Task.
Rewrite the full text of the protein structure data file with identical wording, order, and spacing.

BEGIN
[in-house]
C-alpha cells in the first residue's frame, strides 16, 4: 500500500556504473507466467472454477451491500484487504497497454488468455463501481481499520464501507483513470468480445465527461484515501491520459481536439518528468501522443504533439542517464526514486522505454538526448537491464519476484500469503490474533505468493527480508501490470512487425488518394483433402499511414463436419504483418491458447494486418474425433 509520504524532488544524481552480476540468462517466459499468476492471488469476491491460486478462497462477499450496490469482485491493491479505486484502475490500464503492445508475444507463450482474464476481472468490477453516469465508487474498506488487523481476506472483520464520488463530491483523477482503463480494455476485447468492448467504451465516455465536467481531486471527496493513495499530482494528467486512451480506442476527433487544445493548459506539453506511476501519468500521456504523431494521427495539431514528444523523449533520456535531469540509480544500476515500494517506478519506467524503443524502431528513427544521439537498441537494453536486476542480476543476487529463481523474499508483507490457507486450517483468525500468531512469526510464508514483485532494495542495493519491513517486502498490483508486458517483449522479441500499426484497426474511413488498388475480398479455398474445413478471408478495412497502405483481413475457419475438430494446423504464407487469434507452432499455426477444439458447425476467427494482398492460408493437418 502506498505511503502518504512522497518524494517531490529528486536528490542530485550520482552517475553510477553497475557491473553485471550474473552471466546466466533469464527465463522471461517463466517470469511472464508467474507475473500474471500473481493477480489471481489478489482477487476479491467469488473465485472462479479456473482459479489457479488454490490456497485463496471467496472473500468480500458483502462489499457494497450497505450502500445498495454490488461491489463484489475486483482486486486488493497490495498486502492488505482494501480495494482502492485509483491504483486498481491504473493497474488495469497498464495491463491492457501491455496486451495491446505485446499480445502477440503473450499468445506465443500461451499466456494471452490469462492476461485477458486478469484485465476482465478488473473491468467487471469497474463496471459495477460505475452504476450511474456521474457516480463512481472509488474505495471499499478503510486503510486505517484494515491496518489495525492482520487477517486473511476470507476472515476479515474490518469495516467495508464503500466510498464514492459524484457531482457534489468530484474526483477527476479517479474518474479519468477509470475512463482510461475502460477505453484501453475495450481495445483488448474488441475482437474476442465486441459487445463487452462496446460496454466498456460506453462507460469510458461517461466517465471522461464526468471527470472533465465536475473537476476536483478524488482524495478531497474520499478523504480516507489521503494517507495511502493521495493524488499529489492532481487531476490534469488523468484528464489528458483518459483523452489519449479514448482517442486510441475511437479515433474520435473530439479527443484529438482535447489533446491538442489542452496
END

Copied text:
[in-house]
C-alpha cells in the first residue's frame, strides 16, 4: 500500500556504473507466467472454477451491500484487504497497454488468455463501481481499520464501507483513470468480445465527461484515501491520459481536439518528468501522443504533439542517464526514486522505454538526448537491464519476484500469503490474533505468493527480508501490470512487425488518394483433402499511414463436419504483418491458447494486418474425433 509520504524532488544524481552480476540468462517466459499468476492471488469476491491460486478462497462477499450496490469482485491493491479505486484502475490500464503492445508475444507463450482474464476481472468490477453516469465508487474498506488487523481476506472483520464520488463530491483523477482503463480494455476485447468492448467504451465516455465536467481531486471527496493513495499530482494528467486512451480506442476527433487544445493548459506539453506511476501519468500521456504523431494521427495539431514528444523523449533520456535531469540509480544500476515500494517506478519506467524503443524502431528513427544521439537498441537494453536486476542480476543476487529463481523474499508483507490457507486450517483468525500468531512469526510464508514483485532494495542495493519491513517486502498490483508486458517483449522479441500499426484497426474511413488498388475480398479455398474445413478471408478495412497502405483481413475457419475438430494446423504464407487469434507452432499455426477444439458447425476467427494482398492460408493437418 502506498505511503502518504512522497518524494517531490529528486536528490542530485550520482552517475553510477553497475557491473553485471550474473552471466546466466533469464527465463522471461517463466517470469511472464508467474507475473500474471500473481493477480489471481489478489482477487476479491467469488473465485472462479479456473482459479489457479488454490490456497485463496471467496472473500468480500458483502462489499457494497450497505450502500445498495454490488461491489463484489475486483482486486486488493497490495498486502492488505482494501480495494482502492485509483491504483486498481491504473493497474488495469497498464495491463491492457501491455496486451495491446505485446499480445502477440503473450499468445506465443500461451499466456494471452490469462492476461485477458486478469484485465476482465478488473473491468467487471469497474463496471459495477460505475452504476450511474456521474457516480463512481472509488474505495471499499478503510486503510486505517484494515491496518489495525492482520487477517486473511476470507476472515476479515474490518469495516467495508464503500466510498464514492459524484457531482457534489468530484474526483477527476479517479474518474479519468477509470475512463482510461475502460477505453484501453475495450481495445483488448474488441475482437474476442465486441459487445463487452462496446460496454466498456460506453462507460469510458461517461466517465471522461464526468471527470472533465465536475473537476476536483478524488482524495478531497474520499478523504480516507489521503494517507495511502493521495493524488499529489492532481487531476490534469488523468484528464489528458483518459483523452489519449479514448482517442486510441475511437479515433474520435473530439479527443484529438482535447489533446491538442489542452496